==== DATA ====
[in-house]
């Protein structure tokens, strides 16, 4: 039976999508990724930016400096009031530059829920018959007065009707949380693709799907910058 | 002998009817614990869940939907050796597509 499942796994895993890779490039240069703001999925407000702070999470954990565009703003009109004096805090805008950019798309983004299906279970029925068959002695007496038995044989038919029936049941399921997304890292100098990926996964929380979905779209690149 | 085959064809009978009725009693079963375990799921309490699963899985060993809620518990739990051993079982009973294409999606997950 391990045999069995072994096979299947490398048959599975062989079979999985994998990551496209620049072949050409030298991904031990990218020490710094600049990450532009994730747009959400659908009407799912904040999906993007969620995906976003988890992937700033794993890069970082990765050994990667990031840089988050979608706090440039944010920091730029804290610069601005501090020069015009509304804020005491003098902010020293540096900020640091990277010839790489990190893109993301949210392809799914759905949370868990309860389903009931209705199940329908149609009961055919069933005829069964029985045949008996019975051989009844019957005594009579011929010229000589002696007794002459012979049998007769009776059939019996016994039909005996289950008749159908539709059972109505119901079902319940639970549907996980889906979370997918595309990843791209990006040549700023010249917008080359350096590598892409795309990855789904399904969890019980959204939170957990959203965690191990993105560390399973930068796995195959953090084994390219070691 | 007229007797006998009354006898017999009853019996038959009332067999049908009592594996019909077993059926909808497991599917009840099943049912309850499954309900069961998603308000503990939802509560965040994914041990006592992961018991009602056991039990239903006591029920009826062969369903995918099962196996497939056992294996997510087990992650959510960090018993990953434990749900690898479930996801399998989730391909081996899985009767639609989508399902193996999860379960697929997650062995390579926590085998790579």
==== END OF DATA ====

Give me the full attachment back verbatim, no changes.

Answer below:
[in-house]
């Protein structure tokens, strides 16, 4: 039976999508990724930016400096009031530059829920018959007065009707949380693709799907910058 | 002998009817614990869940939907050796597509 499942796994895993890779490039240069703001999925407000702070999470954990565009703003009109004096805090805008950019798309983004299906279970029925068959002695007496038995044989038919029936049941399921997304890292100098990926996964929380979905779209690149 | 085959064809009978009725009693079963375990799921309490699963899985060993809620518990739990051993079982009973294409999606997950 391990045999069995072994096979299947490398048959599975062989079979999985994998990551496209620049072949050409030298991904031990990218020490710094600049990450532009994730747009959400659908009407799912904040999906993007969620995906976003988890992937700033794993890069970082990765050994990667990031840089988050979608706090440039944010920091730029804290610069601005501090020069015009509304804020005491003098902010020293540096900020640091990277010839790489990190893109993301949210392809799914759905949370868990309860389903009931209705199940329908149609009961055919069933005829069964029985045949008996019975051989009844019957005594009579011929010229000589002696007794002459012979049998007769009776059939019996016994039909005996289950008749159908539709059972109505119901079902319940639970549907996980889906979370997918595309990843791209990006040549700023010249917008080359350096590598892409795309990855789904399904969890019980959204939170957990959203965690191990993105560390399973930068796995195959953090084994390219070691 | 007229007797006998009354006898017999009853019996038959009332067999049908009592594996019909077993059926909808497991599917009840099943049912309850499954309900069961998603308000503990939802509560965040994914041990006592992961018991009602056991039990239903006591029920009826062969369903995918099962196996497939056992294996997510087990992650959510960090018993990953434990749900690898479930996801399998989730391909081996899985009767639609989508399902193996999860379960697929997650062995390579926590085998790579």